News and musings about my life as a civil celebrant
Choosing a Funeral Celebrant
Choosing a Funeral Celebrant

10 March 2015

As a civil celebrant, I offer a wide range of ceremonies. These include weddings, vow renewals, baby-naming, ring blessings, handfastings. A lot of people are surprised that funerals are also part of my portfolio.

More than that, many people are unaware that they have a choice when it comes to a funeral. (The only thing that everybody must legally do is to have the death registered, although there are regulations governing how you dispose of the corpse. Not today’s topic, though!)

What is a celebrant?

The celebrant is the person who conducts the funeral service. Depending on the type of celebrant they are, they may also compile the ceremony according to the wishes of the next-of-kin.


The most recognised type of celebrant is your religious leader (vicar, priest, rabbi, imam, etc.). They normally conduct the service according to their standard practices (so you would expect prayers and references to the divine). There will be minimal personalisation.


A humanist celebrant should not include any reference to faith, religion or an afterlife in the funeral ceremony. The idea is that it is a celebration of life, and attendees can share memories and pay tribute.

Civil / Independent

An independent or civil celebrant will conduct a bespoke funeral. This will be compiled, normally after a family visit. The readings and music will accord with the wishes of the deceased and their family. The service will usually be performed in a non religious building but can include religious content if that is requested. (I am perhaps biased, but let me recommend!)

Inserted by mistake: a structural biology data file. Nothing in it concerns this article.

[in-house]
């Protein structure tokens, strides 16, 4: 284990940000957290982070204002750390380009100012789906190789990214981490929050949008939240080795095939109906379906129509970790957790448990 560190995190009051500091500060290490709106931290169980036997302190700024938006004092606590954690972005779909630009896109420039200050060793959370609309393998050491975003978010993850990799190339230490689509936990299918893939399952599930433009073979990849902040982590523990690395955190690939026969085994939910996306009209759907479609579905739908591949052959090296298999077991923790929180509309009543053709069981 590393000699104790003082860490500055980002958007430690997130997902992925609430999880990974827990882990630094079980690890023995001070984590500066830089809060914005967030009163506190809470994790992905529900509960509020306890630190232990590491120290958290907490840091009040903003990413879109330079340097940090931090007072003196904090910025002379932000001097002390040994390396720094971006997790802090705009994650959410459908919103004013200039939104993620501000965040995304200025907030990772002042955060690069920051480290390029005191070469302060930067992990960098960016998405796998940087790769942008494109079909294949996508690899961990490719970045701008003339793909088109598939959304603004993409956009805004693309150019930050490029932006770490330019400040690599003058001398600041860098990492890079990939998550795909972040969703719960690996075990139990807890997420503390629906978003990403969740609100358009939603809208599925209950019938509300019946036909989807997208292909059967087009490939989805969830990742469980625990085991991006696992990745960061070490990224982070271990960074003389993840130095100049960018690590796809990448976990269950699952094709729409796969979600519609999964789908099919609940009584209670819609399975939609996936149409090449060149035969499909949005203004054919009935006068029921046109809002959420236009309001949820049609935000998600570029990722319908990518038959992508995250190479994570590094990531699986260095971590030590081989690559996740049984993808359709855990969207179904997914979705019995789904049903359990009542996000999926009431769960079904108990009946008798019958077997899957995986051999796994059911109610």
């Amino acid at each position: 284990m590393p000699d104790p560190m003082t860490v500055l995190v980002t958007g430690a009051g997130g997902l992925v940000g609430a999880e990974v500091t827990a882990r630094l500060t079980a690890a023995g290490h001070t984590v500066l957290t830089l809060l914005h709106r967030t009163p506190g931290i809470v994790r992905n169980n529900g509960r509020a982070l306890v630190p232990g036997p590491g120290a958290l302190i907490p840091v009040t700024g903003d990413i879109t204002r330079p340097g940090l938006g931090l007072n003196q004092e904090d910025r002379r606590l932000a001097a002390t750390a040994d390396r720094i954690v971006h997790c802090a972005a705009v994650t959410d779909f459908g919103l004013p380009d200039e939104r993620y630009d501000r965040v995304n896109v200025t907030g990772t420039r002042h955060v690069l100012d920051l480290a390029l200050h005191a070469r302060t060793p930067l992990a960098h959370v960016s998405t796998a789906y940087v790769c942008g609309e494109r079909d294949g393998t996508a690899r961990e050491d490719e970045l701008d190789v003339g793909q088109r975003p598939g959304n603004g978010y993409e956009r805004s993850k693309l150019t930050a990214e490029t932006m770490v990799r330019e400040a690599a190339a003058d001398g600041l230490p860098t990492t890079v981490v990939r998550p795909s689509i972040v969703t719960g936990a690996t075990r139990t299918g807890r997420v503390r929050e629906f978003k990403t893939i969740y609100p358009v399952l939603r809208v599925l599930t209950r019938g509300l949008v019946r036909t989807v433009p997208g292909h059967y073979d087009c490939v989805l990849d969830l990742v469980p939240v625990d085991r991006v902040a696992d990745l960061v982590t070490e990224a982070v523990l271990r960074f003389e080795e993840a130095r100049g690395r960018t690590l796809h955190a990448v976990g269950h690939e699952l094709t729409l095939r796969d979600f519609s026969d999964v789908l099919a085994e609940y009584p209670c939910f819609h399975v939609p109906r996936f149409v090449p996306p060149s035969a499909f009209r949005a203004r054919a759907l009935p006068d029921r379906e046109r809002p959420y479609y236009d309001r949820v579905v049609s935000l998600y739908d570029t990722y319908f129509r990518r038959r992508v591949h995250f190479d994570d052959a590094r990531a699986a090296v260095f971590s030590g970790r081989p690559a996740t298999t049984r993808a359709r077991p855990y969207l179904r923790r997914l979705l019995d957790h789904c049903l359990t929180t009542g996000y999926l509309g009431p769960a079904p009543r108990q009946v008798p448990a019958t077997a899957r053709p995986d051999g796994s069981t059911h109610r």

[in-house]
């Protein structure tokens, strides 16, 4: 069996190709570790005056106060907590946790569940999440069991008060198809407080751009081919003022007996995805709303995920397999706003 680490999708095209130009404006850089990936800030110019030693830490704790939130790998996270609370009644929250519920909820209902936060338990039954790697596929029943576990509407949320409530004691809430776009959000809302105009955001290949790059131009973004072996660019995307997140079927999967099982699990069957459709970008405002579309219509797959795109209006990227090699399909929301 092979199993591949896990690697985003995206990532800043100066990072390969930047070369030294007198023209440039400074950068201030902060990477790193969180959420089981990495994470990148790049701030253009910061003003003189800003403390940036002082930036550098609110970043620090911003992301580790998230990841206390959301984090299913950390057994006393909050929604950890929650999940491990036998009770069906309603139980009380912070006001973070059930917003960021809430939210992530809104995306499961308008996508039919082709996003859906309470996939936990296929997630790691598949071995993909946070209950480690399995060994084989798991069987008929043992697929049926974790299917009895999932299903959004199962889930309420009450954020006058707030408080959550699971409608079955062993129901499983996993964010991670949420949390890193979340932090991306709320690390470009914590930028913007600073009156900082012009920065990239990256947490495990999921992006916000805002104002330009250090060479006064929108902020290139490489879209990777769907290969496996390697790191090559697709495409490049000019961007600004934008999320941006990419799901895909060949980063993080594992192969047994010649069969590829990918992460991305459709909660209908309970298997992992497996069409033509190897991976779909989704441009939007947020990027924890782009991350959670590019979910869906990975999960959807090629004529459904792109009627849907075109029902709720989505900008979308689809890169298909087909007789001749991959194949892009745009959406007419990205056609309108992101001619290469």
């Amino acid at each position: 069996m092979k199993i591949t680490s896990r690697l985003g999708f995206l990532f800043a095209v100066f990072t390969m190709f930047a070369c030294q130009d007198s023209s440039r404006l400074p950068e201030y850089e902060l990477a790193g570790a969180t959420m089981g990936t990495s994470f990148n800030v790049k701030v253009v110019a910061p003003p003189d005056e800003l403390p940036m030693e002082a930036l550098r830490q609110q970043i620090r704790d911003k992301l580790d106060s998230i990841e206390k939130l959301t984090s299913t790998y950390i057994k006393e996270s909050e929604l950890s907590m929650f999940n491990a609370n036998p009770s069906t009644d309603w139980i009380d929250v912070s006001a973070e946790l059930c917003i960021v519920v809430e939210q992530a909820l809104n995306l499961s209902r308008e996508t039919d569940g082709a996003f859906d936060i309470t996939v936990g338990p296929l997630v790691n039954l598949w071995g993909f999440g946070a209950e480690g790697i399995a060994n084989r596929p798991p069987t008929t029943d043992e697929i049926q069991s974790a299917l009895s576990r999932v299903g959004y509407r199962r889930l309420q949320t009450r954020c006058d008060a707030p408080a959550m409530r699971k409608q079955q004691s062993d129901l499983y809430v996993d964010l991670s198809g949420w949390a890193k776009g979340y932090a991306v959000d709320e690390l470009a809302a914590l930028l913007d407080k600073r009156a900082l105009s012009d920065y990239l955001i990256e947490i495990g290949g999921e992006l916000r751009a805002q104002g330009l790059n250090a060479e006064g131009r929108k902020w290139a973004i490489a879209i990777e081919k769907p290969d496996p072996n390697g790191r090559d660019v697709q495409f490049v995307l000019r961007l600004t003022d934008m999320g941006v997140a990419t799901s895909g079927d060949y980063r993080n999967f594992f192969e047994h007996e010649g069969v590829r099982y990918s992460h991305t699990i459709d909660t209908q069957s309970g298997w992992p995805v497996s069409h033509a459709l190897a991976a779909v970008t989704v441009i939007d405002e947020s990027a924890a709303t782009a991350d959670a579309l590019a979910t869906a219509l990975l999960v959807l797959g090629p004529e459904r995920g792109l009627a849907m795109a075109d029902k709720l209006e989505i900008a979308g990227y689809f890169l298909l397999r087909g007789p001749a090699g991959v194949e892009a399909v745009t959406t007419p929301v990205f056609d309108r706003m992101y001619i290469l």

An interfaith minister does not have to include religious elements, but will be able to draw from their training in religion and spirituality. They can compile a service that fits in with the wishes of the deceased and family.


A pagan celebrant will perform the ceremony in accordance with their religion. This will be conducted differently according to the subgroup of the deceased.

So there is quite a choice of celebrants out there. Most have been trained, belong to a fellowship of some kind that insists on at least minimum standards, are compassionate but professional, and are good communicators and presenters.

They realise that the ceremony is not about them, and are careful to respect the family’s wishes.

Their aim should be to ensure that the ceremony is as satisfactory as it can be – opportunities to grieve should be afforded, but, ideally, the ceremony should also be a celebration of life.

I quite often have people come up to me at the end of a funeral and say something like, “I probably shouldn’t say this, but I really enjoyed the service.”

I like to think that represents “mission accomplished”.

The main thing is that people have the opportunity to find what they are looking for.


Michael Gordon can help prepare and conduct a tailor-made civil ceremony in or around London or, indeed, in Europe. Telephone me now on +44 (0)7931 538487 or contact me directly by e-mail.

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